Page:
A to Z at Brookview Elementary
by Tom Wylie
My first grade desk was row one, seat two, behind Harvey, the tallest and dumbest in school. No one liked to play with him. Harvey sat closest to Mrs. Douglas.
She said our morning lesson was learning the letters A to Z. She told me to get the boxes of letters from the closet and to “do a good job of handing out the letters.”
The boxes were green cardboard, old and torn from lots of use. I gave a box to every first grader. Each box had scrambled letters, all in different colors, sizes and shapes. Mrs. Douglas told us to put them in alphabetical order on our desks.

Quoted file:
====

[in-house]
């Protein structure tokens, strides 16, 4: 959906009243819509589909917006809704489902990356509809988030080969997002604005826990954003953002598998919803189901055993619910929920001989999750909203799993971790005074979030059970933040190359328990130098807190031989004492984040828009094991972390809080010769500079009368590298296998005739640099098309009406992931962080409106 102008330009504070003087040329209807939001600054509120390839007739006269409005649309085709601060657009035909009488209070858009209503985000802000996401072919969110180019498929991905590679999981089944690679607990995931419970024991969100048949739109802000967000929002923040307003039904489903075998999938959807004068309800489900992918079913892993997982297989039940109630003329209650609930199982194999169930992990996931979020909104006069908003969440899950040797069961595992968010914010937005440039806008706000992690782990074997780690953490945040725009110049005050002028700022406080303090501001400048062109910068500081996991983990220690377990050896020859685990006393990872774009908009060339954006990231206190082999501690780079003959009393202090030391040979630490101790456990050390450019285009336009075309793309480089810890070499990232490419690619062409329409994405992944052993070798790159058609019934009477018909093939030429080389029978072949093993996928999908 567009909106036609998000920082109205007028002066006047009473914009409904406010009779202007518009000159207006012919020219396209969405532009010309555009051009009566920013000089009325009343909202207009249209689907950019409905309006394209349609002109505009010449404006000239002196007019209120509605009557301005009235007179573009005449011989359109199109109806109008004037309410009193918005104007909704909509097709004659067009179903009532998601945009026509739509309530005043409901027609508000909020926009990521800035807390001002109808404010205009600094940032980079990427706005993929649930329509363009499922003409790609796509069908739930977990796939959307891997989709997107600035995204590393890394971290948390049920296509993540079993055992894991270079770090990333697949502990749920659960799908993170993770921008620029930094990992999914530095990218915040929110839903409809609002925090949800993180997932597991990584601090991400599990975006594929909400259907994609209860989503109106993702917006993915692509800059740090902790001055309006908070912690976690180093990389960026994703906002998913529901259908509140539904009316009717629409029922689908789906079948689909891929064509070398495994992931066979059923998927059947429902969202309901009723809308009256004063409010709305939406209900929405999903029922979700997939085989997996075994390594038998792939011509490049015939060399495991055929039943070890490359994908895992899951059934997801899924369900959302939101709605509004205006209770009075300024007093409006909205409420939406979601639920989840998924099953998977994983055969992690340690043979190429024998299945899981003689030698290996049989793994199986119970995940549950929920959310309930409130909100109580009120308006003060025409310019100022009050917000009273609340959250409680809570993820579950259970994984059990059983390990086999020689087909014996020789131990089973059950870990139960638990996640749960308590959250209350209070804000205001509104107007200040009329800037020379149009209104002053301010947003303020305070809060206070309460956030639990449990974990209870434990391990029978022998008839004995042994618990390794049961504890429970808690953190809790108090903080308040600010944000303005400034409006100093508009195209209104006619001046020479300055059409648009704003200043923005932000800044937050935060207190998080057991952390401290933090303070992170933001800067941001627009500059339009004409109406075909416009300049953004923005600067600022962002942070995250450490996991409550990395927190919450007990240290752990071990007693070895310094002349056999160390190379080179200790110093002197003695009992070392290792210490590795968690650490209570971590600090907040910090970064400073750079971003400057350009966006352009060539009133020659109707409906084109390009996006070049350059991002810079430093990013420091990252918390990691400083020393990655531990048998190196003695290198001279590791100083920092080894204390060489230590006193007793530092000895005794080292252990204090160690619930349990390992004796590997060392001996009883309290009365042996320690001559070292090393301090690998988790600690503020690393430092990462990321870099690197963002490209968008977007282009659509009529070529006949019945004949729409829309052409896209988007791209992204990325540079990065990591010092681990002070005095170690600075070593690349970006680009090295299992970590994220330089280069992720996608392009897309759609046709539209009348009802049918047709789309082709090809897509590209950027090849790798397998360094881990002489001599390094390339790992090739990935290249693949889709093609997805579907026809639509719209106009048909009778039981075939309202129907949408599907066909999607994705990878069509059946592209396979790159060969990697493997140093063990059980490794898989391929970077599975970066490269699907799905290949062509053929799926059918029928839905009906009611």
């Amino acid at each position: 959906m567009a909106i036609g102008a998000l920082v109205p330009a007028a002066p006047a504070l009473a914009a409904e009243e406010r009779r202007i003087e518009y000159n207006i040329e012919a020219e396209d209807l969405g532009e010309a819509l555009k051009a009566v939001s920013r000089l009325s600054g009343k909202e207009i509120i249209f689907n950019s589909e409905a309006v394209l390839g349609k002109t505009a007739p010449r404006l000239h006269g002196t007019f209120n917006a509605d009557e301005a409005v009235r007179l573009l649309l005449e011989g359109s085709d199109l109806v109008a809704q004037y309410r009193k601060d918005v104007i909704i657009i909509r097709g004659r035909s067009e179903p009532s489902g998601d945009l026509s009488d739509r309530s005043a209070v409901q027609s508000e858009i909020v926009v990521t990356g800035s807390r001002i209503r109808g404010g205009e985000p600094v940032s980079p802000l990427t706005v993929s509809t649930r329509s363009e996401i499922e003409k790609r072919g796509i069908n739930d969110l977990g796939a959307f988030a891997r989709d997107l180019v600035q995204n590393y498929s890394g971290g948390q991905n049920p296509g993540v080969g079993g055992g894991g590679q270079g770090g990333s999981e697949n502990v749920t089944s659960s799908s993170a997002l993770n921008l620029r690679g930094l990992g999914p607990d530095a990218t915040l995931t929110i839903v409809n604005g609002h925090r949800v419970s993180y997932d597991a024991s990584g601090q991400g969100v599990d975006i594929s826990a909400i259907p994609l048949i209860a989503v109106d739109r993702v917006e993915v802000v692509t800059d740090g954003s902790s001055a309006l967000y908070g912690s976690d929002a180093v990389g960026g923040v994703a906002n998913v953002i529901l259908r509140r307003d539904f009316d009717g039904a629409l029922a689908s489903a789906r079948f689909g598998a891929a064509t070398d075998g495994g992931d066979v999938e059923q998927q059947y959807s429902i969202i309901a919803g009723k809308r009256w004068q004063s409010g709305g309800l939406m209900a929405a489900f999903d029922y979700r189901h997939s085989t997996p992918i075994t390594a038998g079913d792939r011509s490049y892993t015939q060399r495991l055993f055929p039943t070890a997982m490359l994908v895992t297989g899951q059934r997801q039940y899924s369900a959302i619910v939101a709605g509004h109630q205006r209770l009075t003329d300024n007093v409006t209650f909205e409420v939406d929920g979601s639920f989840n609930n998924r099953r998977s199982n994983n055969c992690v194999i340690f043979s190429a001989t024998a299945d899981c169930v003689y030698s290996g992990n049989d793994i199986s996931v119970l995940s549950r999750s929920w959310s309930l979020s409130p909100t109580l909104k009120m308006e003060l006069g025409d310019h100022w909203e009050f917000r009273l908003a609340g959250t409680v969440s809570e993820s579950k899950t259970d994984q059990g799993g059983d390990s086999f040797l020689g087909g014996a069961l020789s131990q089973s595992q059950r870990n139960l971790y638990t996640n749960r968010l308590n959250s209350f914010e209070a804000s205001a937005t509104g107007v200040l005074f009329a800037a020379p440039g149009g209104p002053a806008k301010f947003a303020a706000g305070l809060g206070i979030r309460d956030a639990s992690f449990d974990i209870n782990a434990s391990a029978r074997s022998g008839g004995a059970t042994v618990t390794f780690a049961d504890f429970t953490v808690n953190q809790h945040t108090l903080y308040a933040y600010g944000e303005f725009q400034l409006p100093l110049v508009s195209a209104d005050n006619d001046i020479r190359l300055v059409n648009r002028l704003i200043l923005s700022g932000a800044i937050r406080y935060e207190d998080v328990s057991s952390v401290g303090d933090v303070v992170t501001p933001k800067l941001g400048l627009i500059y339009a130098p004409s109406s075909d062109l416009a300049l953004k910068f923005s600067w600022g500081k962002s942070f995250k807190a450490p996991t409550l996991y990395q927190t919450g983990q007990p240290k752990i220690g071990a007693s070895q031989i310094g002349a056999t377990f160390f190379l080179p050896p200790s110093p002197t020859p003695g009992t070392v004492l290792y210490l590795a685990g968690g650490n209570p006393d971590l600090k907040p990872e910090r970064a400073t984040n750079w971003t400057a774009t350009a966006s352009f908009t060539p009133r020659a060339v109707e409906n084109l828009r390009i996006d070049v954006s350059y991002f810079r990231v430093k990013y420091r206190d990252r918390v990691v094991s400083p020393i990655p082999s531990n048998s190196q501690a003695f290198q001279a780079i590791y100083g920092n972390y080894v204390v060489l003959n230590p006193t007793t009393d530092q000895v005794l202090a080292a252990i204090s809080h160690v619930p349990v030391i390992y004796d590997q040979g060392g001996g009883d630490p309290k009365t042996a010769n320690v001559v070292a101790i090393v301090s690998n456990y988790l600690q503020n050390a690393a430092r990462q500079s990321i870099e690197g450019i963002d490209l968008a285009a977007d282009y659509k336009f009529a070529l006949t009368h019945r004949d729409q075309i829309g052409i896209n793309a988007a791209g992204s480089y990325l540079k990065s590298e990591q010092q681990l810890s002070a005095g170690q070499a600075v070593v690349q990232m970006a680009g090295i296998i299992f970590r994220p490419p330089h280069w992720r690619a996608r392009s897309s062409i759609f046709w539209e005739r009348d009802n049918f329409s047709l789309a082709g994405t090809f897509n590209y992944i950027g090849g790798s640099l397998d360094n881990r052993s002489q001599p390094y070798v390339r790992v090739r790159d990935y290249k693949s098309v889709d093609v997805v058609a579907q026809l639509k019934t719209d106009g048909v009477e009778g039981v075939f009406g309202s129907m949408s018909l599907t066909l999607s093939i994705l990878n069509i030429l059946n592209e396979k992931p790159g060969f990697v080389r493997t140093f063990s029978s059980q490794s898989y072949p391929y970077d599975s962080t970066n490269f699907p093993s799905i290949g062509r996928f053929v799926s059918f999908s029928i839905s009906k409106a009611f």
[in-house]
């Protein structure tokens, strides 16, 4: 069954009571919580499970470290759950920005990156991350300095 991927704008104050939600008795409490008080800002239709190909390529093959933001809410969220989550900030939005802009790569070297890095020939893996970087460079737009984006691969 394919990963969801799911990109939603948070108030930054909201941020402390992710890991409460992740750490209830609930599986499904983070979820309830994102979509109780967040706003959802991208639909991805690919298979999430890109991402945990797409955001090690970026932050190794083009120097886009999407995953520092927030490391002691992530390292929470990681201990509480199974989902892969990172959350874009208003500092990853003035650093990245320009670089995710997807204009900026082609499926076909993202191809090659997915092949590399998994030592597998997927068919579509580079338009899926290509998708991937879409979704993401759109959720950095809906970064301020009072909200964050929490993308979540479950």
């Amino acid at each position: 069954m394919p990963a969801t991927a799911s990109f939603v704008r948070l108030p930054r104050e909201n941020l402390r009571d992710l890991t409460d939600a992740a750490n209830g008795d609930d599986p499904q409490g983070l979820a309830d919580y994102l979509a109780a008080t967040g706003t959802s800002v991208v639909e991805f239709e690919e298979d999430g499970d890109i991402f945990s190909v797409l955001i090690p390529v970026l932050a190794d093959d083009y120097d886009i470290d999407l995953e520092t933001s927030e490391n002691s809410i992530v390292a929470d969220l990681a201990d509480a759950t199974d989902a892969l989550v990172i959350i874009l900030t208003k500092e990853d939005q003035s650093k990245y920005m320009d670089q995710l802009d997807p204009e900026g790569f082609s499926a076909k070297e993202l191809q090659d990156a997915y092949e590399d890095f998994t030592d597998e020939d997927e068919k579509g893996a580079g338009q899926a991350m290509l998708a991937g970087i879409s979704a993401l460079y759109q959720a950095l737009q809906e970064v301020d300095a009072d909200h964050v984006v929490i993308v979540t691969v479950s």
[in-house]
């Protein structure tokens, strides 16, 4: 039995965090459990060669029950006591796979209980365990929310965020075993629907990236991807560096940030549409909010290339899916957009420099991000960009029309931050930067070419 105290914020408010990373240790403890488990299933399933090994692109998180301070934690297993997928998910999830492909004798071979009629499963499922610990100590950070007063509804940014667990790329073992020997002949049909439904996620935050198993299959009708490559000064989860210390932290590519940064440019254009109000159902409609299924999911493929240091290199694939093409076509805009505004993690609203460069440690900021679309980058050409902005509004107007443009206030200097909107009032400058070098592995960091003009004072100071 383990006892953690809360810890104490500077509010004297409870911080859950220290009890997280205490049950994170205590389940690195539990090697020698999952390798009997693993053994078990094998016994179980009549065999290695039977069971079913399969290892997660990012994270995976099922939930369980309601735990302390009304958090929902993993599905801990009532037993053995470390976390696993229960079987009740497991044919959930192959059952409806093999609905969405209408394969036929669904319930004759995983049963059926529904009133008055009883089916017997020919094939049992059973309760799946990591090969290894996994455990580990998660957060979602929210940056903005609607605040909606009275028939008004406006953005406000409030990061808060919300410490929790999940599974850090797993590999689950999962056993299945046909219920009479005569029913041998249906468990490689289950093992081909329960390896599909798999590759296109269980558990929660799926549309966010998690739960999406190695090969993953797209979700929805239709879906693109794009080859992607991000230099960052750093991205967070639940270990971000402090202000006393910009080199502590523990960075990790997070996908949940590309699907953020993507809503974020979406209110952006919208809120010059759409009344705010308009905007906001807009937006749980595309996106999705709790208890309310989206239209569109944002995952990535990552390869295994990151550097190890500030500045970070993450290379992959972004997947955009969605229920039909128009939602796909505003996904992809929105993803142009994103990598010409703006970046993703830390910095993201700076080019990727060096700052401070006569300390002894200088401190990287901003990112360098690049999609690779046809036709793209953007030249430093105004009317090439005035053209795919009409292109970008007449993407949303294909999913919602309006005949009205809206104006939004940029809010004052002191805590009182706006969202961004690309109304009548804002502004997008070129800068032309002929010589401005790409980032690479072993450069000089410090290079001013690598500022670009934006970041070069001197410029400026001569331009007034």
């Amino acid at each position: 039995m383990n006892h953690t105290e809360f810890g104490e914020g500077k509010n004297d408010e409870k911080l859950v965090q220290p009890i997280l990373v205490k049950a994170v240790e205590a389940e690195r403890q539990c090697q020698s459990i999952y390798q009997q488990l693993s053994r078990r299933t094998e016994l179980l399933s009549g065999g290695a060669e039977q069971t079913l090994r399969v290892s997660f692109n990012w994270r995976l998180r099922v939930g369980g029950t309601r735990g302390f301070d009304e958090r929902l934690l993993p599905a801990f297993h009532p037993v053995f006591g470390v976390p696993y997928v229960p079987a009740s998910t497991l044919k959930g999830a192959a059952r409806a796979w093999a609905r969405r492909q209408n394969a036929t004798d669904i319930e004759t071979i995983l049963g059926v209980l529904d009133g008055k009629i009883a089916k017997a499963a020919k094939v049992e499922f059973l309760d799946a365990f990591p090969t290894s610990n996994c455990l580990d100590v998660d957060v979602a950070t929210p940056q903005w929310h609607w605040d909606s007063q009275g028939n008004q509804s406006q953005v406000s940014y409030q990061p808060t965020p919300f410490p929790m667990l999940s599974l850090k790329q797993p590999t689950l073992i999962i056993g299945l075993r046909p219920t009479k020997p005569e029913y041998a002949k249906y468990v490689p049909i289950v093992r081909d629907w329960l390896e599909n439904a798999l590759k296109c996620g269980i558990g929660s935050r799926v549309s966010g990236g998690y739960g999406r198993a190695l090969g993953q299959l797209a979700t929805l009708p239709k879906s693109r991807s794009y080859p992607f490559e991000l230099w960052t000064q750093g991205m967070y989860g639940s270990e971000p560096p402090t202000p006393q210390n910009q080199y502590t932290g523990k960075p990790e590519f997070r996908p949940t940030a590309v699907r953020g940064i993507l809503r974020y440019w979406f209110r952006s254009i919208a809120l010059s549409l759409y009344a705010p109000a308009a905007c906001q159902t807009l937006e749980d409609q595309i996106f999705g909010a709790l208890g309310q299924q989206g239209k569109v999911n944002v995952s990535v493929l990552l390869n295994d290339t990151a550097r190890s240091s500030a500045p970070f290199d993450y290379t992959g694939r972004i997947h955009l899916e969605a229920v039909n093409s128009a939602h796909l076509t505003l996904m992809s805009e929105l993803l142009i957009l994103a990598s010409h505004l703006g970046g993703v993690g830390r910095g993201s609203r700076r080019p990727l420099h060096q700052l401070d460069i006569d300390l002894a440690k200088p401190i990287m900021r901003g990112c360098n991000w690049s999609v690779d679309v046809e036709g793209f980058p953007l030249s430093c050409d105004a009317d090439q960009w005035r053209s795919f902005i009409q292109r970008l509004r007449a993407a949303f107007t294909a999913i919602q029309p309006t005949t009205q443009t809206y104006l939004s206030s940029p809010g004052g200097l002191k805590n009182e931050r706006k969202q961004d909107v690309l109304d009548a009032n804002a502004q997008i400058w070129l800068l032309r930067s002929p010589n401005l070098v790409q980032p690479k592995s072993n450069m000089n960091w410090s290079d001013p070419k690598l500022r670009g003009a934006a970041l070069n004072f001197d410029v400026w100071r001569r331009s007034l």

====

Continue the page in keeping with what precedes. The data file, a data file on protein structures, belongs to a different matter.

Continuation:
As I was sitting down again, I heard a box fall to the floor and letters scatter around Harvey's desk, spilling into row two. The second graders laughed. One said, “He's so stupid.”
Harvey was crying. Mrs. Douglas went to him and said, “Try and do your best, and be neat.”
She turned to me. I smelled her perfume, and her breasts came close to my face as she whispered, “Help Harvey pick up the letters and put them in order. Tomorrow he'll go to a school for children who need special help.”
I got down on my knees next to Harvey to help. His smell was awful.
I did a bad job of handing him the letters.
Copyright © 2014 by Tom Wylie